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Arunachal small traders seek resumption of operation in Indo-Myanmar border haat

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NAMPONG, Sept 3: The Covid-19 pandemic came as a bolt from
the blue for Khingwom Mossang and many of her peers as their
source of income from trading activities at Pangsau Pass in
Changlang district of Arunachal Pradesh, along the India-
Myanmar border, came to a grinding halt in 2020.
Not only Mossang but over 100 small traders have been facing
difficulties after the border trade with Myanmar stopped with
the outbreak of the pandemic.

Two years on, they are still running from pillar to post to
sustain their families and pleading with the government for
early resumption of border trade, which began in 2000.
For 46-year-old Mossang, the sudden halt in trading activities at
Pangsau Pass came as a “shock” as she and her husband are
now facing a tough time running their family.
“We are passing through a hard phase of life. We are finding
difficulties in meeting our day-to-day necessities, including
electricity bills and others. Our income from other activities is
not sufficient,” Mossang said.
She and her husband were engaged in border trade after 2000,
and trading was their only source of income.
They earned an average of Rs 1-1.5 lakh per month.
“We could not even recover our money as we supplied
commodities to the traders of Myanmar on credit,” Mossang,
who used to sell vegetables, grocery items and utensils, said,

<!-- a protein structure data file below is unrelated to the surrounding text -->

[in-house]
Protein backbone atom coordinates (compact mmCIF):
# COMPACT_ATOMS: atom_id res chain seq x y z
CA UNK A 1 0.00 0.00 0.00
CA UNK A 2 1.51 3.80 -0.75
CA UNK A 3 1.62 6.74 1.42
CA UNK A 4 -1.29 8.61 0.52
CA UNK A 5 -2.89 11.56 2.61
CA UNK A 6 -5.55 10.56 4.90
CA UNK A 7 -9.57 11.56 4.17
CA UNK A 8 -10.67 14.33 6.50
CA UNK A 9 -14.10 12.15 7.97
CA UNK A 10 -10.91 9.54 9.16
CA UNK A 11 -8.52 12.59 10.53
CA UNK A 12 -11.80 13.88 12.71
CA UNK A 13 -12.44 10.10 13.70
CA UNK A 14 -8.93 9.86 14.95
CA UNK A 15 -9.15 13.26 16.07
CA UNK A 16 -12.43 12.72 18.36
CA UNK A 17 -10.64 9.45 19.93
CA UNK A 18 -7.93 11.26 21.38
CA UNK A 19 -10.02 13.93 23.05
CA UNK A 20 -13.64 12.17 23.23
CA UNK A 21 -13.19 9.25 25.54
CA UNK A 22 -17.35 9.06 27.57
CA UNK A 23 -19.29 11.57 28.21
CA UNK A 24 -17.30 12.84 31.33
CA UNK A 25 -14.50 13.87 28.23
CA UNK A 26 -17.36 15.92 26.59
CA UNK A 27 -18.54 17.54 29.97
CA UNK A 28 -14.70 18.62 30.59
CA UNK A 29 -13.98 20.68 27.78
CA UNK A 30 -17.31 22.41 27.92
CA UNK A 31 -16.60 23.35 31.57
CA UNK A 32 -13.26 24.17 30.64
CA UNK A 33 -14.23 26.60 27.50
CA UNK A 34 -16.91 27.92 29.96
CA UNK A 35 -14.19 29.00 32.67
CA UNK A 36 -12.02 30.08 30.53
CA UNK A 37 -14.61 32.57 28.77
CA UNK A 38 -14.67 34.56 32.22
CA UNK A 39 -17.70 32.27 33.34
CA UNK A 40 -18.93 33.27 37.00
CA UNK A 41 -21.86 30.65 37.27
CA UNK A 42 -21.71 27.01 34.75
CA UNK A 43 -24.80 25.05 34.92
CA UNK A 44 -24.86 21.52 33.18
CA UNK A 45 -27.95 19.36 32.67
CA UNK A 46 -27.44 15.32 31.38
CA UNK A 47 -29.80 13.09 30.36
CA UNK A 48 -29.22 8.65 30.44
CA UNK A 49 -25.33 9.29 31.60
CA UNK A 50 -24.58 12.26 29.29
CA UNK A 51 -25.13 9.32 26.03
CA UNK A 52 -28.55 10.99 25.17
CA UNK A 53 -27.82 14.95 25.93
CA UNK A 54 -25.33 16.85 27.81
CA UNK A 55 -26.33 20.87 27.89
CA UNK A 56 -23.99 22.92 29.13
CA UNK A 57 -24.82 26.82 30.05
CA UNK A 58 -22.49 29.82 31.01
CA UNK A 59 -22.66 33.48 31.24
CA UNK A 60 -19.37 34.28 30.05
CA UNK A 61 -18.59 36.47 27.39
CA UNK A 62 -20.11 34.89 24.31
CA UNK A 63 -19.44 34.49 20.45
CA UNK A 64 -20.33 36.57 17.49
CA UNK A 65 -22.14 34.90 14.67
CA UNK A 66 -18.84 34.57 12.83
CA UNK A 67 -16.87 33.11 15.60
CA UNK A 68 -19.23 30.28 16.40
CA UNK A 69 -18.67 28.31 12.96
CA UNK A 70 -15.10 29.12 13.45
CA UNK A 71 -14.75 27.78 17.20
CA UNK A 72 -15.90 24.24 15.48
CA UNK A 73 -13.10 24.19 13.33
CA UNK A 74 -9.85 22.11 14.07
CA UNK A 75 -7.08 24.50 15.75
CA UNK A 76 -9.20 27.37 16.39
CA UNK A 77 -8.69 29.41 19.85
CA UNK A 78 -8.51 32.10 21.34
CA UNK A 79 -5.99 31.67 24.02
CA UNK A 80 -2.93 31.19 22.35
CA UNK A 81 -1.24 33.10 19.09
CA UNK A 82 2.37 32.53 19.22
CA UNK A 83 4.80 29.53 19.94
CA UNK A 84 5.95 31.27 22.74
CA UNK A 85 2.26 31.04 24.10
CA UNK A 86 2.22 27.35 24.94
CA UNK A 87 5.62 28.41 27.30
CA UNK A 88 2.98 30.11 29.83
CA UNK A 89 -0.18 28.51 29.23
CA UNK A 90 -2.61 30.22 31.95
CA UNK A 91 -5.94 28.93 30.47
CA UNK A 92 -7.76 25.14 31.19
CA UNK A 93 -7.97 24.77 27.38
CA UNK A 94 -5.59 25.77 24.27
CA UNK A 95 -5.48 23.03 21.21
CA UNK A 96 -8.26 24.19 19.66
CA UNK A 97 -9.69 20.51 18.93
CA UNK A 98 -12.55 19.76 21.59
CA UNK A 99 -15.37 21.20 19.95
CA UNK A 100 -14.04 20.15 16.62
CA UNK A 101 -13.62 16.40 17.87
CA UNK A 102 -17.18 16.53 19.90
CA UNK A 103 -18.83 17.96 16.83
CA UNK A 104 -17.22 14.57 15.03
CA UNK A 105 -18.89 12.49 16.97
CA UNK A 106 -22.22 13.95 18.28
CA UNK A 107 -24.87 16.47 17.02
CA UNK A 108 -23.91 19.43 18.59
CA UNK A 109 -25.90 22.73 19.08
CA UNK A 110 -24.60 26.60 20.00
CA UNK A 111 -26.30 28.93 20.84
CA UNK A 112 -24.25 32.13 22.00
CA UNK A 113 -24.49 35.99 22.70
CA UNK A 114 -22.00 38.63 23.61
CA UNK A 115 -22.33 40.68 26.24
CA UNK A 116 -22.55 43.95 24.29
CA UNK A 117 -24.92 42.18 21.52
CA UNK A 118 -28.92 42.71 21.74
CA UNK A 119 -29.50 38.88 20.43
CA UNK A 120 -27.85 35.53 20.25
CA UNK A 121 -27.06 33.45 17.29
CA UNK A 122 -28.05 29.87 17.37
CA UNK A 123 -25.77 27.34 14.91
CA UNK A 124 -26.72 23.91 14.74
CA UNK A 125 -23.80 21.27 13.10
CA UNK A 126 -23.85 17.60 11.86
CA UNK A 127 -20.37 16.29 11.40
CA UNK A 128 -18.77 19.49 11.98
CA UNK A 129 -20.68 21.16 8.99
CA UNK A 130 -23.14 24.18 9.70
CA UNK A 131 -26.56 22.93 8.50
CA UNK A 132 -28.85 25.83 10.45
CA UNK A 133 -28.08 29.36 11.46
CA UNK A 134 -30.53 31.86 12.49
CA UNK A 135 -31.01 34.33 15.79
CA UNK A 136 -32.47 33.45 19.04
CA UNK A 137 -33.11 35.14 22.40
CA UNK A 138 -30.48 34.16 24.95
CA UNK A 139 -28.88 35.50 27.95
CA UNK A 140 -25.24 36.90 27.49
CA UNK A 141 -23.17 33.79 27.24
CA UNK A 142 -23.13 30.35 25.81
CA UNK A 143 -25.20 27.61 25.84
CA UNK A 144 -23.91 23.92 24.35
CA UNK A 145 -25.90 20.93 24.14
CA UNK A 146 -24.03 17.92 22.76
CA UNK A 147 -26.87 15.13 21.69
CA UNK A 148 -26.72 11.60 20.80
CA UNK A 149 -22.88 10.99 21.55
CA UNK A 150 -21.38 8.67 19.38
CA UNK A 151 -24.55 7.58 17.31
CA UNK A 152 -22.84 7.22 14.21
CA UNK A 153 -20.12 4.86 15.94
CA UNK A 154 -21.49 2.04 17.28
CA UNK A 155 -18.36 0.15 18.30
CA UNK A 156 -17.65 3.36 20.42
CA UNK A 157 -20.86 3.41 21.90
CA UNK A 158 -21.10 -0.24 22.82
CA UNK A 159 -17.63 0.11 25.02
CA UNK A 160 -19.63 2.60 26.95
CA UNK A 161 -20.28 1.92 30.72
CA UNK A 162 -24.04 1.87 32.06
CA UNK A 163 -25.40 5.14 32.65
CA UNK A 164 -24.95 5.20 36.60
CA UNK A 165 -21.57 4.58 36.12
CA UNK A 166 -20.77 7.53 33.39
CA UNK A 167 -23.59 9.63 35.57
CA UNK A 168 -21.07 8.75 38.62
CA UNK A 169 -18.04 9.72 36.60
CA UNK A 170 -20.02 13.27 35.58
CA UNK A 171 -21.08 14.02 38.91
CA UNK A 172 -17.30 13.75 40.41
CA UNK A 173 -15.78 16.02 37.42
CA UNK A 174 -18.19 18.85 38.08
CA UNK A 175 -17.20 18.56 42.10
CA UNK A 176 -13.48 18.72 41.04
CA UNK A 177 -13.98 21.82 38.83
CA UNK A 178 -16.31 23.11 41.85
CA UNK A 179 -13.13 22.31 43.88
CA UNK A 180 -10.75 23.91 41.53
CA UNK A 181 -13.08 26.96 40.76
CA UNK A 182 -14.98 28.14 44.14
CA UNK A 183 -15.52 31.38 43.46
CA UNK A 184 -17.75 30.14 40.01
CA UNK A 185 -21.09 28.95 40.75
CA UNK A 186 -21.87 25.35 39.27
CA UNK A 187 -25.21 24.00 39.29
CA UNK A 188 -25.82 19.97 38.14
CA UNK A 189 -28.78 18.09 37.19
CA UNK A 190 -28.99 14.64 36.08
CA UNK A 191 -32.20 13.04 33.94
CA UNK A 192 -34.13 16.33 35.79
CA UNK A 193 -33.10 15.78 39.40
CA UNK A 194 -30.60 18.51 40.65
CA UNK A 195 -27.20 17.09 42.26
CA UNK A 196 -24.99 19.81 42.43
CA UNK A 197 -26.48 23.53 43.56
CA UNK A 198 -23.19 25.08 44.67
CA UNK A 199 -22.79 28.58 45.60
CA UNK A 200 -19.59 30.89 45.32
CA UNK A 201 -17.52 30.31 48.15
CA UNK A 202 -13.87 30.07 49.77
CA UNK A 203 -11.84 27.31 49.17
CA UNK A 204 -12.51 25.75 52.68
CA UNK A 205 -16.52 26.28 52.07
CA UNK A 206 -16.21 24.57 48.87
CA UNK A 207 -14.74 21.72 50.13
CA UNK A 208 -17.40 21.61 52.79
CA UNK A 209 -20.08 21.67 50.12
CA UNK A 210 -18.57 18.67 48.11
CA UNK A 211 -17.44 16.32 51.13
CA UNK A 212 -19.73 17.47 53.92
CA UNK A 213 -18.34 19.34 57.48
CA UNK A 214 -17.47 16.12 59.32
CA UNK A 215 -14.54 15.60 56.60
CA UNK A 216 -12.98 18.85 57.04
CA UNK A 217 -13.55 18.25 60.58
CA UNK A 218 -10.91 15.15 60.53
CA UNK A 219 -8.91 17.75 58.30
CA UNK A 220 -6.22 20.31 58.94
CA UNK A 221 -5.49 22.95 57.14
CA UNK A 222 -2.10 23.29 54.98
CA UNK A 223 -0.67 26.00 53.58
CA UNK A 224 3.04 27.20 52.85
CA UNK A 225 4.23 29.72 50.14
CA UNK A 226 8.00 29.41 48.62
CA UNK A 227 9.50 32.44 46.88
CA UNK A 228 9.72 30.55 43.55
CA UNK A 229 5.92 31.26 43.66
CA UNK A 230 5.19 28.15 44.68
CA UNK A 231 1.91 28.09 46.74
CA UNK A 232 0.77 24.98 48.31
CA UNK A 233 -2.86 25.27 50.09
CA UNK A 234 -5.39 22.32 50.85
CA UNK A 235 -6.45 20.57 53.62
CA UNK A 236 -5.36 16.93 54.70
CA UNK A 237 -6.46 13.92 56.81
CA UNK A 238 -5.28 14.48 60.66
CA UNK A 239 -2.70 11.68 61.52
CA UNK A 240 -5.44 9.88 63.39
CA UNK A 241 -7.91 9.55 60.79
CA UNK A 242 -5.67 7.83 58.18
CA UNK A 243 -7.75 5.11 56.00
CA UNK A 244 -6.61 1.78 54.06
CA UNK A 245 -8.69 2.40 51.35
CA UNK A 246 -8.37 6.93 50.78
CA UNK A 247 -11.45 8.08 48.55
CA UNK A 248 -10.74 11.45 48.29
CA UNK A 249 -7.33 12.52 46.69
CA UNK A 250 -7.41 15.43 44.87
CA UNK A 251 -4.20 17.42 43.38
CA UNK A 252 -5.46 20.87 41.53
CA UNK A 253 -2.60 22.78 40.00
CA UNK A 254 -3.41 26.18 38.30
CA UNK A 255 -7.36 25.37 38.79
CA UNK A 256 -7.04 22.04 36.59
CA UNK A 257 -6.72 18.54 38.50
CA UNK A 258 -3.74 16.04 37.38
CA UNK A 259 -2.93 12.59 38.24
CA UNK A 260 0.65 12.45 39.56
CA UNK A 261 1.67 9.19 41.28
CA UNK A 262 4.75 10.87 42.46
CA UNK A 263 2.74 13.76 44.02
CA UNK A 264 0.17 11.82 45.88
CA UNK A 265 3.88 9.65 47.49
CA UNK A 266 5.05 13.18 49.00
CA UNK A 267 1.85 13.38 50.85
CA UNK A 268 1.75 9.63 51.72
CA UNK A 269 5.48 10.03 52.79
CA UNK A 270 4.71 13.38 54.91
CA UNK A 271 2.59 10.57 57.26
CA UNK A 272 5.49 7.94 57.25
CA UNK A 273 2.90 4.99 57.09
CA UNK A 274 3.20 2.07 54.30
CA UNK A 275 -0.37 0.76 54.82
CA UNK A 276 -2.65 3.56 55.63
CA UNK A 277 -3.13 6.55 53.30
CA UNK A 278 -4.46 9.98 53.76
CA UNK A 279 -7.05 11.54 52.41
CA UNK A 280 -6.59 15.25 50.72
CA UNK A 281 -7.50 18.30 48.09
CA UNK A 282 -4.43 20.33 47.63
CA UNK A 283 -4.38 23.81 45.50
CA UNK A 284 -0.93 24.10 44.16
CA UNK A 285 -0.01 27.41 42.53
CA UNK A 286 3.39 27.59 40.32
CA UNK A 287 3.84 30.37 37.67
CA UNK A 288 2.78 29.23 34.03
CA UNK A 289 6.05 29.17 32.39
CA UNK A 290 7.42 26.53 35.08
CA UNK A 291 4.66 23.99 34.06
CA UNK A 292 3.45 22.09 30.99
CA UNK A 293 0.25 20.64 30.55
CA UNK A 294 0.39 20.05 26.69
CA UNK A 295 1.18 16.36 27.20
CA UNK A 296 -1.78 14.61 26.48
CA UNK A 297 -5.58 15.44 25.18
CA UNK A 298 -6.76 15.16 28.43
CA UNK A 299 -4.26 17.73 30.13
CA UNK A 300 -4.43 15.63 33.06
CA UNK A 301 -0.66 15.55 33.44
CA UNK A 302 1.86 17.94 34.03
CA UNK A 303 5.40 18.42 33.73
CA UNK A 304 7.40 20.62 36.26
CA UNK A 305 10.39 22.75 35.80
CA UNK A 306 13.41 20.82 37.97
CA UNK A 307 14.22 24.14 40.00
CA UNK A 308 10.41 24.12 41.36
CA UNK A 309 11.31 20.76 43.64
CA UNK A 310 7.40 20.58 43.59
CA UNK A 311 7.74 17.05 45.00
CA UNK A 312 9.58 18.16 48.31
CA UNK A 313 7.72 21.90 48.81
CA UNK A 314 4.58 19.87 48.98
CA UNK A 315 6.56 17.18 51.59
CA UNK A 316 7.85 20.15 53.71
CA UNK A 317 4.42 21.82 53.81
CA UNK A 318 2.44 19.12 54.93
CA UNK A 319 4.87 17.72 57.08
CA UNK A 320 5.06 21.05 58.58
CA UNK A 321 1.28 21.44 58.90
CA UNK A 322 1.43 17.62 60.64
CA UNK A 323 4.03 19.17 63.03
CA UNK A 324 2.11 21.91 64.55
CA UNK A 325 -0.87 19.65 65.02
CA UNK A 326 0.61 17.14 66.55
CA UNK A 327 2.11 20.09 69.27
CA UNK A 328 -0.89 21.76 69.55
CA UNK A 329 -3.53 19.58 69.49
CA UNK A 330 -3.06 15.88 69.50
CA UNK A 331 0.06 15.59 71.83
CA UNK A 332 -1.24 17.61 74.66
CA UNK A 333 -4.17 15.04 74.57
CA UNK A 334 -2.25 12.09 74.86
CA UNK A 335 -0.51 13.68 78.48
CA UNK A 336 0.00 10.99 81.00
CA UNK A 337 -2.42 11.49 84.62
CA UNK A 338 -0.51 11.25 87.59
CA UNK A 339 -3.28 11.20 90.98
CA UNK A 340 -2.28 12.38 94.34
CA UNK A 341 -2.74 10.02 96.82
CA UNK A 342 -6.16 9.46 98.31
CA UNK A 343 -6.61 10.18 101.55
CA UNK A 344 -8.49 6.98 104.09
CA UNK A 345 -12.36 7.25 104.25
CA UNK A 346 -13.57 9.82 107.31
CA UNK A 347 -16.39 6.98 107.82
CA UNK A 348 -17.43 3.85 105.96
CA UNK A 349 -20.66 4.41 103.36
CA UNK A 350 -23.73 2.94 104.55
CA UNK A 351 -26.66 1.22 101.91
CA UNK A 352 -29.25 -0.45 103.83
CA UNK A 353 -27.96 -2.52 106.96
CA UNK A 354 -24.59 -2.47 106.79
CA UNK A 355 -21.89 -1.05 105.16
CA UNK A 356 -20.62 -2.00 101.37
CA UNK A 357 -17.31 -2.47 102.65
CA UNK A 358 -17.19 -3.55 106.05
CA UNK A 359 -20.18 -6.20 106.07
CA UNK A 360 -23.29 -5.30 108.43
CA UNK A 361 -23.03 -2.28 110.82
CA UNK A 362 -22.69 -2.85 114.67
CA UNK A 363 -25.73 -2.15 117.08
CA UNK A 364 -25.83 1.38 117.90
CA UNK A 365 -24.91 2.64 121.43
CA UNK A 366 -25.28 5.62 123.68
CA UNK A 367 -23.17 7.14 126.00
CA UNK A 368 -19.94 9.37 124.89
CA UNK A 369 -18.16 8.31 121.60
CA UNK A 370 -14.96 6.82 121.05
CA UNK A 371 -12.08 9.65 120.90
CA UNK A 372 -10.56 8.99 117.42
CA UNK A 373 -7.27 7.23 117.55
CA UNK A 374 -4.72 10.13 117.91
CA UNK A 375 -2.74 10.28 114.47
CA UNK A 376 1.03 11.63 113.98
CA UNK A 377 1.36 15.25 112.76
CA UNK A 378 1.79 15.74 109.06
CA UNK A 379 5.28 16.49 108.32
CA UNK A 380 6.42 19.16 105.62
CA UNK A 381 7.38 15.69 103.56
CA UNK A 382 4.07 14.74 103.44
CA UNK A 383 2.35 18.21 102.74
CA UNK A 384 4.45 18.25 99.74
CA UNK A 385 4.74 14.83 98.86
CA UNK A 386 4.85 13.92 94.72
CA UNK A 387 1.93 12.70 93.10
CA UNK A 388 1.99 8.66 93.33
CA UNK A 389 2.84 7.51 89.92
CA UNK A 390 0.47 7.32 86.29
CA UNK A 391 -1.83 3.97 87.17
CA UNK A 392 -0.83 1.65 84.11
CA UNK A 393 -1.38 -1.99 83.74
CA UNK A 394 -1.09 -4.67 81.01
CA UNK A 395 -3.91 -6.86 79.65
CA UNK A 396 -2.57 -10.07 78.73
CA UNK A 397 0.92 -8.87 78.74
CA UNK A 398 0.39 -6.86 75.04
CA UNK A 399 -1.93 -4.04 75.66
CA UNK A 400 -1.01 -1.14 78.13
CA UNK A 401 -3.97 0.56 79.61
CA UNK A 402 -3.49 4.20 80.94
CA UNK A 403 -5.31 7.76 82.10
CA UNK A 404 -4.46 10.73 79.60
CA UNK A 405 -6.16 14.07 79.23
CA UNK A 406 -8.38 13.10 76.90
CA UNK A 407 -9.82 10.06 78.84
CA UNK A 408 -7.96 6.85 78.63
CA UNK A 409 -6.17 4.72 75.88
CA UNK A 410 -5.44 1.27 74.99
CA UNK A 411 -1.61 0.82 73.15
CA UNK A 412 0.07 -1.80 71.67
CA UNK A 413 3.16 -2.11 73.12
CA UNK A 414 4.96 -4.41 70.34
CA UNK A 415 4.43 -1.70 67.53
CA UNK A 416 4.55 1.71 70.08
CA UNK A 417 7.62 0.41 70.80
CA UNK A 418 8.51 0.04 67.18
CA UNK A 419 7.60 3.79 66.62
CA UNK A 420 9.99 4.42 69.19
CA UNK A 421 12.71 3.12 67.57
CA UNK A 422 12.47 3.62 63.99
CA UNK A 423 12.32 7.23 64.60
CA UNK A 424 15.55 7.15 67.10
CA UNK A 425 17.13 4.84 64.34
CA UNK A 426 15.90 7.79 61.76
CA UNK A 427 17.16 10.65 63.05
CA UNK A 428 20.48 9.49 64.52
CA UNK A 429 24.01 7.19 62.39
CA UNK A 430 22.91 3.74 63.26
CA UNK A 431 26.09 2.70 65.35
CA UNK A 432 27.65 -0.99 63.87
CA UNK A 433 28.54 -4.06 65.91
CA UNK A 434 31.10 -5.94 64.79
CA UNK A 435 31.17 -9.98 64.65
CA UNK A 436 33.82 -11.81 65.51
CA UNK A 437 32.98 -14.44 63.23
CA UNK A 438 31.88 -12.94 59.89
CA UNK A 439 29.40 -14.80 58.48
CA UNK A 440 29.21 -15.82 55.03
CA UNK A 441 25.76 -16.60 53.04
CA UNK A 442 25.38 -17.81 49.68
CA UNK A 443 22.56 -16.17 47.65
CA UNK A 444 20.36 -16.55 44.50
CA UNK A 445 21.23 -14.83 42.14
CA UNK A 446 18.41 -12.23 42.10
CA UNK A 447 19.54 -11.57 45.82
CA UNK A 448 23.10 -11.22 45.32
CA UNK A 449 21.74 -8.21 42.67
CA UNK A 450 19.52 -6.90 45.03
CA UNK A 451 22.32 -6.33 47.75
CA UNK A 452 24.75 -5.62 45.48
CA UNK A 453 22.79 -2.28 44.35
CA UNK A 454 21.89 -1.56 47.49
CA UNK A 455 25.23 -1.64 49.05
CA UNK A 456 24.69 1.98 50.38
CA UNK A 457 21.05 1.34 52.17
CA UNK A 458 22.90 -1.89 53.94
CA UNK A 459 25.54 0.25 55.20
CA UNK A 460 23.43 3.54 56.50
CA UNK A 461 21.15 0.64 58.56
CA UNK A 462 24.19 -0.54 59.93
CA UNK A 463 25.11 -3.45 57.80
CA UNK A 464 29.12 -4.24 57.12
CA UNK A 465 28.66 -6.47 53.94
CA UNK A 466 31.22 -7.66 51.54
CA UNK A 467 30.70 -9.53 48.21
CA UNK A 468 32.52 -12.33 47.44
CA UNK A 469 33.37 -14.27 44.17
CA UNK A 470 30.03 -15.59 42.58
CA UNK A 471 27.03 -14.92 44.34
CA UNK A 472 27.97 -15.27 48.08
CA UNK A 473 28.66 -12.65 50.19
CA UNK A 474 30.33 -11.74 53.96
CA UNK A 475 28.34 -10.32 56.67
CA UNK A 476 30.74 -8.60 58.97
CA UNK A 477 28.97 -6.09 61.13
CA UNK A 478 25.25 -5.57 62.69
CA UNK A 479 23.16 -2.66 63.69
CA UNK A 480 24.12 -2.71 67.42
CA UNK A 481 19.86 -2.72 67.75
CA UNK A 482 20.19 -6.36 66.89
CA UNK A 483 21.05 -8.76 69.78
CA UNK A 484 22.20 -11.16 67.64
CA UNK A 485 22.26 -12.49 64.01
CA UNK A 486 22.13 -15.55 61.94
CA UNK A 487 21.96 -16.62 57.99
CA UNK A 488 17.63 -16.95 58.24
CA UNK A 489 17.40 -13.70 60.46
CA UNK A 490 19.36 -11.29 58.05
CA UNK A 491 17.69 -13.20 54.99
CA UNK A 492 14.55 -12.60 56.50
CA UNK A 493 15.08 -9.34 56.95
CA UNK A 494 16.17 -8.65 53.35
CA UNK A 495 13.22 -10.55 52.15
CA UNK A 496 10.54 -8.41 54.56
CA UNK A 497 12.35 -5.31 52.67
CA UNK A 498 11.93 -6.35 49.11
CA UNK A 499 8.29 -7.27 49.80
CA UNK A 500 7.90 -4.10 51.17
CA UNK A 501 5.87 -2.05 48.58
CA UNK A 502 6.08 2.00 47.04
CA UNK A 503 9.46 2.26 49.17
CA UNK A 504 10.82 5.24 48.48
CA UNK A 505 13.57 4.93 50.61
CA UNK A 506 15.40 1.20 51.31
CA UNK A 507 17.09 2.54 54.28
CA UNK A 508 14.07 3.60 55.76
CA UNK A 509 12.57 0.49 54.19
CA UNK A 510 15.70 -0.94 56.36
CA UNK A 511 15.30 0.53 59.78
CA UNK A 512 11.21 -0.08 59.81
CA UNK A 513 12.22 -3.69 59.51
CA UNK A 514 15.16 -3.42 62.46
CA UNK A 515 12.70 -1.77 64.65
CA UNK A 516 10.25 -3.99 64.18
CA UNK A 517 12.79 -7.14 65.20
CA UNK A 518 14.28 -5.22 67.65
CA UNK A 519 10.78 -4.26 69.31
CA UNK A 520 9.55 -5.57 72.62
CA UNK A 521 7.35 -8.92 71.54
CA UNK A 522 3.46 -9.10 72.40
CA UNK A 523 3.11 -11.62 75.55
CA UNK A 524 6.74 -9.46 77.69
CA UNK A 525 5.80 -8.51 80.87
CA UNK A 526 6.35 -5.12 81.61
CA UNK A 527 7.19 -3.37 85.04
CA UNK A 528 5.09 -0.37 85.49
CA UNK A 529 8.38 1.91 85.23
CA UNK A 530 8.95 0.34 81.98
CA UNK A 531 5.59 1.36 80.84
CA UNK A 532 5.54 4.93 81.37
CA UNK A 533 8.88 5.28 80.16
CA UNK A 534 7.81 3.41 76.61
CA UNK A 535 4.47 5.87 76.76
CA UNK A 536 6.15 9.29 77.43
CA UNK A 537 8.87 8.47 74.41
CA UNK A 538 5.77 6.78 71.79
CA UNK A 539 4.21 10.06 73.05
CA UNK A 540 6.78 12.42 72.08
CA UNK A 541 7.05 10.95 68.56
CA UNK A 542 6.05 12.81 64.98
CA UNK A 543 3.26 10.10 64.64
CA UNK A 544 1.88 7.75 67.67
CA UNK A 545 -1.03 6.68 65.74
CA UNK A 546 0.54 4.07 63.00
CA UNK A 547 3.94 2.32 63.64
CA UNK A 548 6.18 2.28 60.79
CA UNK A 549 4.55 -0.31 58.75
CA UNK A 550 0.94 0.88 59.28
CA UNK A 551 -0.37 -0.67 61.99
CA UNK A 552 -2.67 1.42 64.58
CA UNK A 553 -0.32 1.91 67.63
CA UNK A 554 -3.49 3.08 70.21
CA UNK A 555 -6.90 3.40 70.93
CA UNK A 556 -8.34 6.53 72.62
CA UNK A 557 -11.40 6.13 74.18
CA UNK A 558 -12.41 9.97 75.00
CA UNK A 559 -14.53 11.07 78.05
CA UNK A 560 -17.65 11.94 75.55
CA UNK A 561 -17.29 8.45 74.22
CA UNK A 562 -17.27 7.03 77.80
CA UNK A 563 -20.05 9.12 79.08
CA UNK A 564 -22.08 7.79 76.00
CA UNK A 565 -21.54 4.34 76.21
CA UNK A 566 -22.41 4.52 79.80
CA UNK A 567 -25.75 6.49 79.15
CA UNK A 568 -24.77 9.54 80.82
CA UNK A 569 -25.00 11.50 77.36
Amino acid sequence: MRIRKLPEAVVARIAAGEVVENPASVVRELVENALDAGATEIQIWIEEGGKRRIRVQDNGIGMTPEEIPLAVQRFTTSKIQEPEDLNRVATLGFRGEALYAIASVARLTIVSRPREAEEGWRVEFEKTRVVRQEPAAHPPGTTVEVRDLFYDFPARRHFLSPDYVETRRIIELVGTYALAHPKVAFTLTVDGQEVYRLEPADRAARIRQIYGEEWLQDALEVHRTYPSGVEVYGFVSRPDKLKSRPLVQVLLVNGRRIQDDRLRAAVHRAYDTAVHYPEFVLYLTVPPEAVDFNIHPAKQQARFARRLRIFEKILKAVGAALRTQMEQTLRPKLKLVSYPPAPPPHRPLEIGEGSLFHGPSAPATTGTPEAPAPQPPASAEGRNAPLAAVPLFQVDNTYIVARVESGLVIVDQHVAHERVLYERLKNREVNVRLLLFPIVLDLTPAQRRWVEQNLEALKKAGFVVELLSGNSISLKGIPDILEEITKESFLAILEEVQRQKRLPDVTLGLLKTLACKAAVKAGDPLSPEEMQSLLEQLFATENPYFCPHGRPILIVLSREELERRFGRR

while appealing to the government to initiate measures to re-
open border trade.
Tenya Mossang (47), another trader from Nampong, has a
similar story to tell.
“The economic conditions of many families, who were
dependent on the border trade, became worse. They are now

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facing difficulties to survive,” Tenya, who owns a small shop in
Nampong town, said.
“Earlier, I earned an average of Rs 40,000 monthly by selling
cosmetic products and food items through border trade. But
now I am hardly able to earn Rs 5,000 a month, which is not
enough to fulfil the needs of my family,” she added.
Wichak Morang (36) from Theremkan Village near Nampong is
now working as a daily wage earner after the border trade
activities stopped.
“We are now in a very bad condition with no income source.
Whatever I earn from daily work is not sufficient. I hope the
government will soon reopen the border trade keeping in view
the interest of small traders like us,” said Morang, who earlier
managed an earning of Rs 20,000 per month by selling bakery
products and vegetables.
Trade between India and Myanmar had existed before
Independence on a small scale.
The governments of the two countries, on September 26, 1950,
signed an agreement, according to which the indigenous hill
tribes of both sides living within 40 km of the border were
exempted from the requirement of a passport for trade
purposes.

An MoU was signed in 2012 between India and Myanmar for
the establishment of border haats along the international
border at Pangsau Pass to facilitate trade.
Accordingly, both countries established border haats for trading
purposes.
The border trade has been suspended after the outbreak of